A Quiet Corner of Motza

Abu Gosh

Abu Gosh


Nestled in the Jerusalem Hills, Abu Gosh is the town which is known as the “hummus capital of Israel.” “Abu Gosh,” according to one version, is the name of an Arab family that settled in the Judean hills in the early 16th century. They controlled the pilgrimage route from Jaffa to Jerusalem, and imposed tolls on all pilgrims, right up to the end of the 19th century.

The Abu Gosh clan now has control of the culinary intake of the Jewish locals over the weekends as  Abu Gosh is famous for its many Middle-Eastern restaurants. In fact, in 2010, it set the Guinness World Record for the largest dish of hummus ever made. This really upset the Lebanese.

Aside from enjoying delicious Middle-Eastern salads and many other culinary delights, there is a lot to see in Abu Gosh.

a tall building flanked by trees
Benedictine monastery in Abu Gosh

Abu Gosh’s Christian connection

Abu Gosh has an important Christian connection, which began as early as the 12th century. Christians began to identify Abu Gosh as “Emmaus,” where Jesus was believed to appear after the Resurrection (Luke 24:12-31). The Christians found what they thought as an old roadside inn (“caravanserai”) by the village spring as the destination of the disciples as they walked along the road “about seven miles from Jerusalem” (Luke 24:13).

The Benedictine monastery

The Benedictine Monastery is one of the best preserved Crusader remains in the country. The Hospitalers built this Gothic church at 1140. It was acquired by the French Government in 1899 and placed under guardianship of the French Benedictine Fathers. Since 1956, it has been run by the Lazarist Fathers. Today both nuns and priests worship in the church and offer wonderful hospitality.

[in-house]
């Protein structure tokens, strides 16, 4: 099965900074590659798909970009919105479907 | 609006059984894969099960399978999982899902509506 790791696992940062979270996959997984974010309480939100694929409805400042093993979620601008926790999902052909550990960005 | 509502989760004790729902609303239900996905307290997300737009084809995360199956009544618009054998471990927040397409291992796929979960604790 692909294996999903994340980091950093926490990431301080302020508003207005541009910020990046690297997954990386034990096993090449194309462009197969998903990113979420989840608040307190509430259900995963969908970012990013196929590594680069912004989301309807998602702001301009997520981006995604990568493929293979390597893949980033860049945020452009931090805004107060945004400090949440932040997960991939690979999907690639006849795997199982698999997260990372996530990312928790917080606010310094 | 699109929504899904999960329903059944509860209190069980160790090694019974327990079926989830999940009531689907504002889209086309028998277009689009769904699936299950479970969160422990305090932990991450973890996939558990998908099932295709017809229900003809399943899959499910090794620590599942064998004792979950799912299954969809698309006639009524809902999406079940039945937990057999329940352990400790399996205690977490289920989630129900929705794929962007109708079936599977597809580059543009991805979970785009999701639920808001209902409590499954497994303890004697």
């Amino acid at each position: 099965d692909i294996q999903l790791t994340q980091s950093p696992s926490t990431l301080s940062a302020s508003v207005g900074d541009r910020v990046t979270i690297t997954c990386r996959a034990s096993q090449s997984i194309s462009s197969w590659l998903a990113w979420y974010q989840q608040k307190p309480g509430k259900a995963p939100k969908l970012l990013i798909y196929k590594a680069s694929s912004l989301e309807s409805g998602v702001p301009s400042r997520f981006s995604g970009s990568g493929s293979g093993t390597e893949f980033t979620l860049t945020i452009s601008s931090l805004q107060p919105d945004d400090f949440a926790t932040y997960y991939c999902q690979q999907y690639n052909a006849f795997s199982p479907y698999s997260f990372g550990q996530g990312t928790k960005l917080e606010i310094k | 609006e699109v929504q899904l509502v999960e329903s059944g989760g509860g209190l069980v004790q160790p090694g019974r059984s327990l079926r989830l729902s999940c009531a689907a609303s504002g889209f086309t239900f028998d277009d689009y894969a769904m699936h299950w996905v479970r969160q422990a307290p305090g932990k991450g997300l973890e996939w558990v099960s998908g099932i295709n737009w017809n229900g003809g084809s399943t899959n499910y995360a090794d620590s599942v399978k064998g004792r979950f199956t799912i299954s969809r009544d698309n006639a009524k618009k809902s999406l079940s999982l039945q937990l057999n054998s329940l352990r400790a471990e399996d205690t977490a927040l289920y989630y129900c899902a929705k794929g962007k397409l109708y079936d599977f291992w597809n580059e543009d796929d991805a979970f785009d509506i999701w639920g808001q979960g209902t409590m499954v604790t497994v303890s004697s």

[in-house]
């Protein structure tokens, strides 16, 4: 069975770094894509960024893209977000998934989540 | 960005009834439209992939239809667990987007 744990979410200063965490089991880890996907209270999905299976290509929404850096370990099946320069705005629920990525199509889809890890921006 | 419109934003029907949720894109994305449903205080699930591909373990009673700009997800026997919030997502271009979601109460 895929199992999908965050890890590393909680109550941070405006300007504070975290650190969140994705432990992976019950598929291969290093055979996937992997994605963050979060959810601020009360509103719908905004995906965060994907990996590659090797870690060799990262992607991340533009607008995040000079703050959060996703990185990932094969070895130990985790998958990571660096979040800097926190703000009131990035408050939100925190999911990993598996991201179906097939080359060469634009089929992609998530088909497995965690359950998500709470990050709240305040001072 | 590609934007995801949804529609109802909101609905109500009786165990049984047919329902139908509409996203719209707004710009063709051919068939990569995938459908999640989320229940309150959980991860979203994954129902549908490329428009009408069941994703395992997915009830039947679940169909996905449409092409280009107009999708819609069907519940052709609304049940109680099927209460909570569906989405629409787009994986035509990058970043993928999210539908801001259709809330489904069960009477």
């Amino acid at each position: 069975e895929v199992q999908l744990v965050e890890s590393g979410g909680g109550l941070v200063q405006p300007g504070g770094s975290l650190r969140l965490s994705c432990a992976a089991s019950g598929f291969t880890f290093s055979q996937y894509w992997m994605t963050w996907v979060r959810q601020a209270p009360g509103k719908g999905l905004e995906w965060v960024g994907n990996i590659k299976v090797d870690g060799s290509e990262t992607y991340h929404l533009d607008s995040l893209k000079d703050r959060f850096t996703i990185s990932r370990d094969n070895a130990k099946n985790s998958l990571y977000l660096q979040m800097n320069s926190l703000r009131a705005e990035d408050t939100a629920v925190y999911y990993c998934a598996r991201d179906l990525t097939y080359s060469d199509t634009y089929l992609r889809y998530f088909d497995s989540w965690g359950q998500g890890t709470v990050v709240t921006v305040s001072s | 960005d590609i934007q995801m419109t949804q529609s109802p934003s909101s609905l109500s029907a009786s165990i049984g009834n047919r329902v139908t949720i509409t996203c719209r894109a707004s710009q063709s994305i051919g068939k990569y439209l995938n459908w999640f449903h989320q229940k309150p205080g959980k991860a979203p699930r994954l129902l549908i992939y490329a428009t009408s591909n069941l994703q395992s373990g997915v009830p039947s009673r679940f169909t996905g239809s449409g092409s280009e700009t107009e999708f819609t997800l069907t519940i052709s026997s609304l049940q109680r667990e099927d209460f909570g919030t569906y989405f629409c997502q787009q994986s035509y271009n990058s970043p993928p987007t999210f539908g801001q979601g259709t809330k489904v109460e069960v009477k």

The courtyard of the church consists of magnificent gardens and the church crypt has mighty Crusader walls, with a bubbling spring flowing through it.

According to Christian tradition, the spring was the biblical site of Kiryat Ye’arim. It is from here, according to the Bible, that King David carried the Ark of the Covenant to Jerusalem (Samuel 2:6).

The monastery’s walls and columns feature magnificent frescos that were drawn during the 13th century. The frescos, which are considered to be unique, have been cleaned and restored. Although the monastery is Catholic, the frescos were done by Greek Orthodox artists in Byzantine style.

The Church of Our Lady of the Ark of the Covenant  in Abu Gosh

The Church of Notre Dame de l’Arche de l’Alliance, built in 1924, is said to occupy the site of the house of Abinadab where the Ark of the Covenant rested for 20 years until King David took it to Jerusalem. It is built on the site of a 5th century Byzantine church. From almost anywhere in the village you can see the roof-top sculpture of Mary carrying the infant Jesus in her arms.

This church is nothing special but twice a year it comes to life. The Abu Gosh Music Festival, held here during the Jewish festivals of Shavooth and Succot (spring and fall) hosts musical ensembles and choirs from Israel and abroad performing church and other vocal music. The festival is highly recommended and seats sell out fast, sometimes within hours. See Abu Gosh Music Festival.

hummus
Hummus – a popular dish in Israel

Abu Gosh Restaurant

While there are many choices of good restaurants in Abu Gosh (and everyone has his and her own favorite!) one should never leave the town without going to Abu Gosh Restaurant — the first-ever restaurant and also the most famous in the area.

The Abu Gosh Restaurant was established in 1993 by Jaodat Ibrahim. At the time, Ibrahim had just won a lottery jackpot in Chicago, USA and decided to return to Abu Gosh, his hometown, and decided to open a business there.

This restaurant was the awardee of the Guinness World Record in 2010 for the largest dish of hummus, which weighed nearly 9,000 pounds!

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